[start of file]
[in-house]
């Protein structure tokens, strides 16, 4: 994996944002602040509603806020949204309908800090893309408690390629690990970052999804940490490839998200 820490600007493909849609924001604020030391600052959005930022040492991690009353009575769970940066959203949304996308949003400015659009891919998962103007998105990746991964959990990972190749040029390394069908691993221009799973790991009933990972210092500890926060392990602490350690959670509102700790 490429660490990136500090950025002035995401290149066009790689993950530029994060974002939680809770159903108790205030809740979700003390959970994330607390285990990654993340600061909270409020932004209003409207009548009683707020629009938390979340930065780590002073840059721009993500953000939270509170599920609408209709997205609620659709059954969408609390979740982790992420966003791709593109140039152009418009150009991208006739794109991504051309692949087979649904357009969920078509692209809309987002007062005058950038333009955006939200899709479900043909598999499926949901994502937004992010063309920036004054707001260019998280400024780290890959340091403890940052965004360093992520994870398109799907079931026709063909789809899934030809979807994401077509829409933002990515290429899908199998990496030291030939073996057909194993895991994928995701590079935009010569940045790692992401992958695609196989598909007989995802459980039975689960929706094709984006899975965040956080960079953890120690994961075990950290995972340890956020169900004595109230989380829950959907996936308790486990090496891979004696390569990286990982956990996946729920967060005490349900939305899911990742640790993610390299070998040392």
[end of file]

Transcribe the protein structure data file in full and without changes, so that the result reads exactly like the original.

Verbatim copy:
[in-house]
């Protein structure tokens, strides 16, 4: 994996944002602040509603806020949204309908800090893309408690390629690990970052999804940490490839998200 820490600007493909849609924001604020030391600052959005930022040492991690009353009575769970940066959203949304996308949003400015659009891919998962103007998105990746991964959990990972190749040029390394069908691993221009799973790991009933990972210092500890926060392990602490350690959670509102700790 490429660490990136500090950025002035995401290149066009790689993950530029994060974002939680809770159903108790205030809740979700003390959970994330607390285990990654993340600061909270409020932004209003409207009548009683707020629009938390979340930065780590002073840059721009993500953000939270509170599920609408209709997205609620659709059954969408609390979740982790992420966003791709593109140039152009418009150009991208006739794109991504051309692949087979649904357009969920078509692209809309987002007062005058950038333009955006939200899709479900043909598999499926949901994502937004992010063309920036004054707001260019998280400024780290890959340091403890940052965004360093992520994870398109799907079931026709063909789809899934030809979807994401077509829409933002990515290429899908199998990496030291030939073996057909194993895991994928995701590079935009010569940045790692992401992958695609196989598909007989995802459980039975689960929706094709984006899975965040956080960079953890120690994961075990950290995972340890956020169900004595109230989380829950959907996936308790486990090496891979004696390569990286990982956990996946729920967060005490349900939305899911990742640790993610390299070998040392």